This helps explain why experts, with their knowledge of specific case studies and overarching trends, are typically less likely than the general public to conclude that war is a good idea.
This also helps explains the one case in this study where experts are more willing to go to war than is the public: Estonia. (Here's the specific question: "Would you support or oppose taking military action to support the government of Estonia in the event that Russia intervenes militarily in support of ethnic Russians living in Estonia?")
Estonia (unlike Ukraine, or any of the other countries mentioned in the study) is a member of NATO. If Russia were to attack it, all NATO members, including the US, would be treaty-obligated to defend it. That means that in the scenario described, either the US goes to war with Russia to defend Estonia or NATO collapses.
Knowing both that NATO's charter obligates the US to defend Estonia and the consequences of the US not adhering to its obligations, as well as understanding why preserving NATO might be important enough to justify war with Russia, are probably all more common among experts than non-experts. Lacking this information, a person might more easily conclude that Estonia is a very small country not worth going to war with Russia over.
That's fine if the general public doesn't have detailed knowledge about the long-term significance of European security treaties — most people don't need this information to go about their daily lives, any more than international relations scholars have to possess esoteric knowledge about, say, dentistry. But it helps explain the disparity of opinion.
Should we be worried about the divide between experts and the public?
"IR scholars might be tempted to conclude that with greater knowledge of world events, they have more accurate and nuanced views about the appropriateness of force," Horowitz and Salehyan write.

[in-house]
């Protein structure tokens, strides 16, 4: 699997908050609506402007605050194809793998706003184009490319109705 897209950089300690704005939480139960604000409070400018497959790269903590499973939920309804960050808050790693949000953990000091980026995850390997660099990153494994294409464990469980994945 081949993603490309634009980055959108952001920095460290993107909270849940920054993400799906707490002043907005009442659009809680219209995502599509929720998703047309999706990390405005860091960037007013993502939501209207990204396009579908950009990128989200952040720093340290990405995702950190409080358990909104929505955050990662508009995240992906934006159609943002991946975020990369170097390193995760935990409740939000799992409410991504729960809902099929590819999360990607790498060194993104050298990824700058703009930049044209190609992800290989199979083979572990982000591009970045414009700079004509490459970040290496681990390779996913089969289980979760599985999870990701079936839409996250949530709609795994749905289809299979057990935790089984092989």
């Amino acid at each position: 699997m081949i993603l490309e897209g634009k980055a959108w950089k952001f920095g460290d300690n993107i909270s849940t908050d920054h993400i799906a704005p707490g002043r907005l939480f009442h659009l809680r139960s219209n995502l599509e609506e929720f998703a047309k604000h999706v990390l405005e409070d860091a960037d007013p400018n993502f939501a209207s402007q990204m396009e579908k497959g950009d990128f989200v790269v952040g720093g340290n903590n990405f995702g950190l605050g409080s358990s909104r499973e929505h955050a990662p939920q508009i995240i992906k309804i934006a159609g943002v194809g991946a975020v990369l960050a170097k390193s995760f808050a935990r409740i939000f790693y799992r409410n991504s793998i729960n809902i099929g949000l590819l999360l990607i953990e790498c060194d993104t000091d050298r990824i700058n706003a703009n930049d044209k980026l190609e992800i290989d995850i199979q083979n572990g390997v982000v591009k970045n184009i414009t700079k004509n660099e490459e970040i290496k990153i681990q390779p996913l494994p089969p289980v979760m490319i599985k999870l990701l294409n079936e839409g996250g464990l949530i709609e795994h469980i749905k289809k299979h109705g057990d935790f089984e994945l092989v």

Still, as the two scholars point out, IR researchers have a history of blowing it: Most famously, virtually no one saw the collapse of the Soviet Union coming, a failure the field is still reckoning with. Plus, it's not always clear what IR scholars really know for sure. It's much harder to design rigorous scientific tests in international relations than it is in physics or even economics, and IR scholars disagree with each other a lot.
And yet, IR scholars really have learned some things about the world — the finding that democracies never or almost never go to war with one another is a genuine breakthrough (even if the reasons why it's true are still disputed). And there's a lot of good research on smaller questions, such as whether arming rebel groups is a good way to make a civil war less bloody, that are obviously relevant to American policy.
Where the public-scholar divide becomes most striking is on the issues that dominate the news and political discourse. On key issues of the day — ISIS, Iran, Ukraine — people familiar with the data and history we have about war are dramatically less likely to support going to war than is the general public. This should not be considered a conversation-ending case against war, of course, but it is an interesting insight into how we as a society work through these important foreign policy questions.
Which points to a bigger issue. Policymakers and the international relations academy aren't very good at communicating with each other — but politicians definitely care about what the voters think. That might subtly be tilting America's political conversation in a more hawkish direction.